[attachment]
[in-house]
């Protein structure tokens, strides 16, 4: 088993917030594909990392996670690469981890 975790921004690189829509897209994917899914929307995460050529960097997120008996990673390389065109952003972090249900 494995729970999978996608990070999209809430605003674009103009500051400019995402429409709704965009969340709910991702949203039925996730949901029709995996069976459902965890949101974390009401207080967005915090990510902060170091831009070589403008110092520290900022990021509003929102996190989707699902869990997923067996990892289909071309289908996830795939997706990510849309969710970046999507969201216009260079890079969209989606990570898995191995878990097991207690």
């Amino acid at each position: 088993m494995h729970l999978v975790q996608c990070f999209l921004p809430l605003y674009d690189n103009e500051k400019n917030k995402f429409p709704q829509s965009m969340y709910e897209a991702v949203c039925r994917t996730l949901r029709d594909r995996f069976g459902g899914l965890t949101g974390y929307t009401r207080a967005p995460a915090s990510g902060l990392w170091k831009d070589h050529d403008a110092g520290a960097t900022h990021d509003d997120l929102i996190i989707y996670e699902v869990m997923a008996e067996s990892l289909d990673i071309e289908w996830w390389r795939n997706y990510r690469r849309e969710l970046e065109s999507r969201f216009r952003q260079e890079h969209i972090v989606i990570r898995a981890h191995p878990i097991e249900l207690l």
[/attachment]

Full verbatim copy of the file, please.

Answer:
[in-house]
């Protein structure tokens, strides 16, 4: 088993917030594909990392996670690469981890 975790921004690189829509897209994917899914929307995460050529960097997120008996990673390389065109952003972090249900 494995729970999978996608990070999209809430605003674009103009500051400019995402429409709704965009969340709910991702949203039925996730949901029709995996069976459902965890949101974390009401207080967005915090990510902060170091831009070589403008110092520290900022990021509003929102996190989707699902869990997923067996990892289909071309289908996830795939997706990510849309969710970046999507969201216009260079890079969209989606990570898995191995878990097991207690």
């Amino acid at each position: 088993m494995h729970l999978v975790q996608c990070f999209l921004p809430l605003y674009d690189n103009e500051k400019n917030k995402f429409p709704q829509s965009m969340y709910e897209a991702v949203c039925r994917t996730l949901r029709d594909r995996f069976g459902g899914l965890t949101g974390y929307t009401r207080a967005p995460a915090s990510g902060l990392w170091k831009d070589h050529d403008a110092g520290a960097t900022h990021d509003d997120l929102i996190i989707y996670e699902v869990m997923a008996e067996s990892l289909d990673i071309e289908w996830w390389r795939n997706y990510r690469r849309e969710l970046e065109s999507r969201f216009r952003q260079e890079h969209i972090v989606i990570r898995a981890h191995p878990i097991e249900l207690l």